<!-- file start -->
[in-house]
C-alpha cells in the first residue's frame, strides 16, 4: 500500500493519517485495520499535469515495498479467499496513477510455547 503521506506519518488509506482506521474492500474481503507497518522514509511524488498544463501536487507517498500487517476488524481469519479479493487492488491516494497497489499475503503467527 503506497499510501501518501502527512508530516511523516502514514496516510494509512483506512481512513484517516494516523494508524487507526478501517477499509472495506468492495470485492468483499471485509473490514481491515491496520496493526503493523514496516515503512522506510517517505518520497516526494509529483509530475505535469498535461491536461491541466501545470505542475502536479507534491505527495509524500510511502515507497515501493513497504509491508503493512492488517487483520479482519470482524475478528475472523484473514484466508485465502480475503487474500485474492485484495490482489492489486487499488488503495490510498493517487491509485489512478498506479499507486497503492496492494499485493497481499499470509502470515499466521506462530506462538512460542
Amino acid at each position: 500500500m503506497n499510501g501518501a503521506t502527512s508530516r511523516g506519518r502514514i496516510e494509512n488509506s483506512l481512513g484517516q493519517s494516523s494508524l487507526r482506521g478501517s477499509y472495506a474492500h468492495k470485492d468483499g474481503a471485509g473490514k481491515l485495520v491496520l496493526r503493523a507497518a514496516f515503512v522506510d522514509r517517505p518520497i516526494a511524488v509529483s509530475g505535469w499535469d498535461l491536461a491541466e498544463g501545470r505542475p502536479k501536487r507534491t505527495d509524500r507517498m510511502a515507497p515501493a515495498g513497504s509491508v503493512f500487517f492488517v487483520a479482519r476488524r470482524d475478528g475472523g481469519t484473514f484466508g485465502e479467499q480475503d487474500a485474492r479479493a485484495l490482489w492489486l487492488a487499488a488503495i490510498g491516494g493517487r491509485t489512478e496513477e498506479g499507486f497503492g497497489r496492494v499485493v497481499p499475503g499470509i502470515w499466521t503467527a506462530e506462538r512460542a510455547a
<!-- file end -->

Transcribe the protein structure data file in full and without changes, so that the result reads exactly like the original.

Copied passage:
[in-house]
C-alpha cells in the first residue's frame, strides 16, 4: 500500500493519517485495520499535469515495498479467499496513477510455547 503521506506519518488509506482506521474492500474481503507497518522514509511524488498544463501536487507517498500487517476488524481469519479479493487492488491516494497497489499475503503467527 503506497499510501501518501502527512508530516511523516502514514496516510494509512483506512481512513484517516494516523494508524487507526478501517477499509472495506468492495470485492468483499471485509473490514481491515491496520496493526503493523514496516515503512522506510517517505518520497516526494509529483509530475505535469498535461491536461491541466501545470505542475502536479507534491505527495509524500510511502515507497515501493513497504509491508503493512492488517487483520479482519470482524475478528475472523484473514484466508485465502480475503487474500485474492485484495490482489492489486487499488488503495490510498493517487491509485489512478498506479499507486497503492496492494499485493497481499499470509502470515499466521506462530506462538512460542
Amino acid at each position: 500500500m503506497n499510501g501518501a503521506t502527512s508530516r511523516g506519518r502514514i496516510e494509512n488509506s483506512l481512513g484517516q493519517s494516523s494508524l487507526r482506521g478501517s477499509y472495506a474492500h468492495k470485492d468483499g474481503a471485509g473490514k481491515l485495520v491496520l496493526r503493523a507497518a514496516f515503512v522506510d522514509r517517505p518520497i516526494a511524488v509529483s509530475g505535469w499535469d498535461l491536461a491541466e498544463g501545470r505542475p502536479k501536487r507534491t505527495d509524500r507517498m510511502a515507497p515501493a515495498g513497504s509491508v503493512f500487517f492488517v487483520a479482519r476488524r470482524d475478528g475472523g481469519t484473514f484466508g485465502e479467499q480475503d487474500a485474492r479479493a485484495l490482489w492489486l487492488a487499488a488503495i490510498g491516494g493517487r491509485t489512478e496513477e498506479g499507486f497503492g497497489r496492494v499485493v497481499p499475503g499470509i502470515w499466521t503467527a506462530e506462538r512460542a510455547a